It will be a surprise to many Americans to learn that the Queen of England is very lovely to look at. So much emphasis has always been placed on her virtues, and so little has been written of her charm, that this tribute is only fair to Her Majesty. She is tall, perhaps five feet eight inches, with deep-blue eyes and beautiful colouring. She has a rather wide, humorous mouth. There is not a trace of austerity in her face or in any single feature. The whole impression was of sincerity and kindliness, with more than a trace of humour.
I could quite believe, after I saw Her Majesty, the delightful story that I had heard from a member of her own circle, that now and then, when during some court solemnity an absurdity occurred, it was positively dangerous to catch the Queen's eye!
Queen Mary came up the long room. As she paused and held out her hand, each lady took it and curtsied at the same time. The Queen talked, smiling as she spoke. There was no formality. Near at hand the lady-in-waiting who was in attendance stood, sometimes listening, sometimes joining in the conversation. The talk was all of supplies, for these days in England one thinks in terms of war. Certain things had come in; other things had gone or were going. For the Queen of England is to-day at the head of a great business, one that in a few months has already collected and distributed over a million garments, all new, all practical, all of excellent quality.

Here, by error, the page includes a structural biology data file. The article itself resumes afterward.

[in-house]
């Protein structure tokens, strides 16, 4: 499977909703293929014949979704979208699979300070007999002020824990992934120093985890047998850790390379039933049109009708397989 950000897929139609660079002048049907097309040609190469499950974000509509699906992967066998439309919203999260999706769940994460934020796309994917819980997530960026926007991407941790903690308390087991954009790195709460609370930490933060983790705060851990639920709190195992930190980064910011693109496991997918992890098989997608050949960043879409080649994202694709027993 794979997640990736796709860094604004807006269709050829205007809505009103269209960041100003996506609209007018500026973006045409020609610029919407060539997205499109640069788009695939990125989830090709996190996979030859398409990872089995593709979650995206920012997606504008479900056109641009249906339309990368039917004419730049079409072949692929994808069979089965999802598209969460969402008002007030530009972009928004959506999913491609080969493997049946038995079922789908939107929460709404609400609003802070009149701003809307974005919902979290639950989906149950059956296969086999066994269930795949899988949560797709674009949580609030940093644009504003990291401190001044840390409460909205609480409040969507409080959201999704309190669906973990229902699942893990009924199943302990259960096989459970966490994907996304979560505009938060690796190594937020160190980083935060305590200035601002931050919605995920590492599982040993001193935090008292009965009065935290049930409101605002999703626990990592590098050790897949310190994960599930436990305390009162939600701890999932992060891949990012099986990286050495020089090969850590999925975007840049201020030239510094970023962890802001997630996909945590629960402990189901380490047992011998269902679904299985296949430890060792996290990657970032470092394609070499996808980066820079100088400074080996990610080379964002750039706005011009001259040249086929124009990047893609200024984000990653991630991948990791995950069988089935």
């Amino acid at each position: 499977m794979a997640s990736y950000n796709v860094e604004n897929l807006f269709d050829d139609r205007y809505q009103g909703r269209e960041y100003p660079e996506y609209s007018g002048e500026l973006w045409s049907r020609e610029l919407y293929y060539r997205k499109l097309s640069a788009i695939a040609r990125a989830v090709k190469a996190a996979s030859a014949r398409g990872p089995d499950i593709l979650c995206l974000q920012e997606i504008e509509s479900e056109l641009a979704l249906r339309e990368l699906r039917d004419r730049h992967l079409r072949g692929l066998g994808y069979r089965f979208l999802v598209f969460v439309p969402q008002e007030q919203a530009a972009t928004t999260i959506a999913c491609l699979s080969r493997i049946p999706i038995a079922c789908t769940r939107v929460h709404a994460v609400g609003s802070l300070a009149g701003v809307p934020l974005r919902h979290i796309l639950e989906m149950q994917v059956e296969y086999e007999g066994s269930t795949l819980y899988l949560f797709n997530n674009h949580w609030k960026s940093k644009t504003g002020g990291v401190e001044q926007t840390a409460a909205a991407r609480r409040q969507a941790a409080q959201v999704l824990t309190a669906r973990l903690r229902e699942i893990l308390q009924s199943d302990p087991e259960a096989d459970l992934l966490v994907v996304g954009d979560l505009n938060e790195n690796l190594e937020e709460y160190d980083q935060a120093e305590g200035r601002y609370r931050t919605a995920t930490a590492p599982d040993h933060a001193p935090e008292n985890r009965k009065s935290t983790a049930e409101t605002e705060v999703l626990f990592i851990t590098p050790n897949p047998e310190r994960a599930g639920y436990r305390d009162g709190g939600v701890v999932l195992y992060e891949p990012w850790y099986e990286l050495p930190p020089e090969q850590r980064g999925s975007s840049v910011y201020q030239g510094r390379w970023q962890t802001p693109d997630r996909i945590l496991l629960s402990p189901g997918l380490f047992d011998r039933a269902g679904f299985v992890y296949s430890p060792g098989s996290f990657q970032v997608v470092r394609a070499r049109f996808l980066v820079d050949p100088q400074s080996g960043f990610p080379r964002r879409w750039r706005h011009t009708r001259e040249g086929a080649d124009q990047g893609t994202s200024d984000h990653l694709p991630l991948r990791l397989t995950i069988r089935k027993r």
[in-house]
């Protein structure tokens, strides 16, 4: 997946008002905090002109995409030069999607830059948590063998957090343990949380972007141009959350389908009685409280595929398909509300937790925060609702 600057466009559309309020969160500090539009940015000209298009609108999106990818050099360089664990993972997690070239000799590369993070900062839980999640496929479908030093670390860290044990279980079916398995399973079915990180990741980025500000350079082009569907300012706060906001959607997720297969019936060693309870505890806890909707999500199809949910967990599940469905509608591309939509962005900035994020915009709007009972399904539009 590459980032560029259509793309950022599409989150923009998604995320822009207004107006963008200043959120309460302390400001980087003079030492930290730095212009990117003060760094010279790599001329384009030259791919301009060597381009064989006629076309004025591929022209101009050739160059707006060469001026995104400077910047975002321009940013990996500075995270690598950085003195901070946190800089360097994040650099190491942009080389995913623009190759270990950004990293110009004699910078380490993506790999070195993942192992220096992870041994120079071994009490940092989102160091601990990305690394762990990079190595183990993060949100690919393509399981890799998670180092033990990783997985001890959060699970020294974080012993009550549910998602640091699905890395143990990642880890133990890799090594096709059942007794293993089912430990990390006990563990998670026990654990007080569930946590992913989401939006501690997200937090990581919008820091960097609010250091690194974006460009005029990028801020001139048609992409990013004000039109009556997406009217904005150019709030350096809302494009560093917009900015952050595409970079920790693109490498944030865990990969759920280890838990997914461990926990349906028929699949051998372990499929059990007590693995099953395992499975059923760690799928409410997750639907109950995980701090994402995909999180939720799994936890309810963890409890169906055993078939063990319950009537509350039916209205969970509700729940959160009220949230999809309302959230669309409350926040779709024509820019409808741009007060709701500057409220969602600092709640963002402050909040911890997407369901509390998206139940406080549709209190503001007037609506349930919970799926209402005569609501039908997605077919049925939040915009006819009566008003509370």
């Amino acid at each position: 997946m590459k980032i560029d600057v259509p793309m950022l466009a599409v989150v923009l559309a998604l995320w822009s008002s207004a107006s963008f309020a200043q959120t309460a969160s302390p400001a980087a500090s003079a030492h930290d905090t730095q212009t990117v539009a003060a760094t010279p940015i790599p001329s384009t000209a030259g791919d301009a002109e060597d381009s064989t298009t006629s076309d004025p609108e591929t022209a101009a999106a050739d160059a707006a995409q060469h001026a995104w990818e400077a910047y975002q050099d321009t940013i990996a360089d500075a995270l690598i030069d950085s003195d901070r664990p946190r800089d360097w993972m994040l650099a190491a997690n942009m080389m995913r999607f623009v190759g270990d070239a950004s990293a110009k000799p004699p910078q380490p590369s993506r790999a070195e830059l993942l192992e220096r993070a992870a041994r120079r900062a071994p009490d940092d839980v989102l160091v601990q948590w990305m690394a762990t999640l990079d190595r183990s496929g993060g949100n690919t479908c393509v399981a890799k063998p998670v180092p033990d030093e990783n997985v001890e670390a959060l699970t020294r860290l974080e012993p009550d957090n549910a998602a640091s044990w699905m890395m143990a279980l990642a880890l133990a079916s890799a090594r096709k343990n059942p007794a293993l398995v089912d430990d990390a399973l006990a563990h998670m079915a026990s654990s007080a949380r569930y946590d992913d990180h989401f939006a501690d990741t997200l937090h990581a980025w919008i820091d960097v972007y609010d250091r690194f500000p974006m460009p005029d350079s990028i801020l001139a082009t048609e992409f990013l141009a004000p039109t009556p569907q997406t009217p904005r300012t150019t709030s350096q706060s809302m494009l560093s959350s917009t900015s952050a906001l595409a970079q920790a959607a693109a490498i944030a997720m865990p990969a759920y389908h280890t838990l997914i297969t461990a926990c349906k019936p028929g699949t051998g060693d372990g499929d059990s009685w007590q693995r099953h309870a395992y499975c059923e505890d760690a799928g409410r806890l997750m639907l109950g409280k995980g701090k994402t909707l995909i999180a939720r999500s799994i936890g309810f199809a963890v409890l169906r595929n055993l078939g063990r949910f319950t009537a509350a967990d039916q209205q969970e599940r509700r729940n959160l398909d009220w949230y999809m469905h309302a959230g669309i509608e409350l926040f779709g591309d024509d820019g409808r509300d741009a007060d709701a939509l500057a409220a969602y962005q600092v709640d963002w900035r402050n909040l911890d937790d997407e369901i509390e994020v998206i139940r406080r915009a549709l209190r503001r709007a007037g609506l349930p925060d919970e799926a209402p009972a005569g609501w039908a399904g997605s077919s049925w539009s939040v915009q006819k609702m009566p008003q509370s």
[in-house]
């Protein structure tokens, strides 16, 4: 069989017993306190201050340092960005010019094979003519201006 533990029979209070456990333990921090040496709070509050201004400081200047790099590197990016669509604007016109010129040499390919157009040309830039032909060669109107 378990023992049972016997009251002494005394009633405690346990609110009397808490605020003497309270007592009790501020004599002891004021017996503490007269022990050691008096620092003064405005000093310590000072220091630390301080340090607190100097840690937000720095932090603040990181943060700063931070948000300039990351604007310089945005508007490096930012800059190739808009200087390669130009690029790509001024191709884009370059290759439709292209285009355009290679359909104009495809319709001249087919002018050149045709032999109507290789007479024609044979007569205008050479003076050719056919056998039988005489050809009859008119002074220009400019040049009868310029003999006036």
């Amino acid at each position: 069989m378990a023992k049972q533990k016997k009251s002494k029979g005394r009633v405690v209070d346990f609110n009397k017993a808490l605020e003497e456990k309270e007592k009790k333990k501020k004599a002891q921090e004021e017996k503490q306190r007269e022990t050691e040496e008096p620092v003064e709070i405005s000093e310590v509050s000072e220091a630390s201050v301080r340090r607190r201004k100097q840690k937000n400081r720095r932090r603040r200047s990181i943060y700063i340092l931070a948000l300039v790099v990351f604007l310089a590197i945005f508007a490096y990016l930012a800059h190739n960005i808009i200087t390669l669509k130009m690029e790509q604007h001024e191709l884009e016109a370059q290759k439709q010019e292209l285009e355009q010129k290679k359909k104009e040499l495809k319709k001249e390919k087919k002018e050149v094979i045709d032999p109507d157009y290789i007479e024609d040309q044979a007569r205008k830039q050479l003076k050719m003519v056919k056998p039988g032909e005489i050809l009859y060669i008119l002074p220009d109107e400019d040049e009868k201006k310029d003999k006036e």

The Queen came toward me and paused. There was an agonised moment while the lady-in-waiting presented me. Her Majesty held out her hand. I took it and bowed. The next instant she was speaking. 
She spoke at once of America, of what had already been done by Americans for the Belgians both in England and in their desolated country. And she hastened to add her gratitude for the support they have given her Guild.
"The response has been more than generous," said Her Majesty. "We are very grateful. We are glad to find that the sympathy of America is with us."
She expressed a desire also to have America know fully just what was being done with the supplies that are being constantly sent over, both from Canada and from the United States.
"Canada has been wonderful," she said. "They are doing everything."